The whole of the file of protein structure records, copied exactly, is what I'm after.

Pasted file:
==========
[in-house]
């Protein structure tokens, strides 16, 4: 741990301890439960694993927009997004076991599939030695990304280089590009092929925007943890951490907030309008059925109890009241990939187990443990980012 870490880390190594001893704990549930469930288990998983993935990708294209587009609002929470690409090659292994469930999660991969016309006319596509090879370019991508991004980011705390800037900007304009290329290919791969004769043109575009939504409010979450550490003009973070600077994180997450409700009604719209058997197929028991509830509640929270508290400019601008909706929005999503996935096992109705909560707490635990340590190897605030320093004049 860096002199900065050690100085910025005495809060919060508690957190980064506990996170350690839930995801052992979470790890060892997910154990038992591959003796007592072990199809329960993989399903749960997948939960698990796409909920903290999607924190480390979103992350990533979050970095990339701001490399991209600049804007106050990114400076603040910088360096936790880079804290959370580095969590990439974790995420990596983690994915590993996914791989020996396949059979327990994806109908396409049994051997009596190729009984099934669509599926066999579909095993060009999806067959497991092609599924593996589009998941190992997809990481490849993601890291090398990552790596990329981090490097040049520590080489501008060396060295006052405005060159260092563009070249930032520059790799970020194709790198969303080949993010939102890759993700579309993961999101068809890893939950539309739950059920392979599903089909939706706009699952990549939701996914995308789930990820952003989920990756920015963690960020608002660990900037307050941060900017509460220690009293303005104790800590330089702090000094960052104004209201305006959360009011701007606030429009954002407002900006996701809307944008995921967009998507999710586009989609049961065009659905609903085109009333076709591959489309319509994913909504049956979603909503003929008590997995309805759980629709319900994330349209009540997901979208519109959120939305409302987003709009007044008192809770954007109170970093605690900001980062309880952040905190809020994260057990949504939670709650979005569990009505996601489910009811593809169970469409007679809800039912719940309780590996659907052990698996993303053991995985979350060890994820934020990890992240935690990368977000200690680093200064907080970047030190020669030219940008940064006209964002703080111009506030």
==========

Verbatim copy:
[in-house]
């Protein structure tokens, strides 16, 4: 741990301890439960694993927009997004076991599939030695990304280089590009092929925007943890951490907030309008059925109890009241990939187990443990980012 870490880390190594001893704990549930469930288990998983993935990708294209587009609002929470690409090659292994469930999660991969016309006319596509090879370019991508991004980011705390800037900007304009290329290919791969004769043109575009939504409010979450550490003009973070600077994180997450409700009604719209058997197929028991509830509640929270508290400019601008909706929005999503996935096992109705909560707490635990340590190897605030320093004049 860096002199900065050690100085910025005495809060919060508690957190980064506990996170350690839930995801052992979470790890060892997910154990038992591959003796007592072990199809329960993989399903749960997948939960698990796409909920903290999607924190480390979103992350990533979050970095990339701001490399991209600049804007106050990114400076603040910088360096936790880079804290959370580095969590990439974790995420990596983690994915590993996914791989020996396949059979327990994806109908396409049994051997009596190729009984099934669509599926066999579909095993060009999806067959497991092609599924593996589009998941190992997809990481490849993601890291090398990552790596990329981090490097040049520590080489501008060396060295006052405005060159260092563009070249930032520059790799970020194709790198969303080949993010939102890759993700579309993961999101068809890893939950539309739950059920392979599903089909939706706009699952990549939701996914995308789930990820952003989920990756920015963690960020608002660990900037307050941060900017509460220690009293303005104790800590330089702090000094960052104004209201305006959360009011701007606030429009954002407002900006996701809307944008995921967009998507999710586009989609049961065009659905609903085109009333076709591959489309319509994913909504049956979603909503003929008590997995309805759980629709319900994330349209009540997901979208519109959120939305409302987003709009007044008192809770954007109170970093605690900001980062309880952040905190809020994260057990949504939670709650979005569990009505996601489910009811593809169970469409007679809800039912719940309780590996659907052990698996993303053991995985979350060890994820934020990890992240935690990368977000200690680093200064907080970047030190020669030219940008940064006209964002703080111009506030």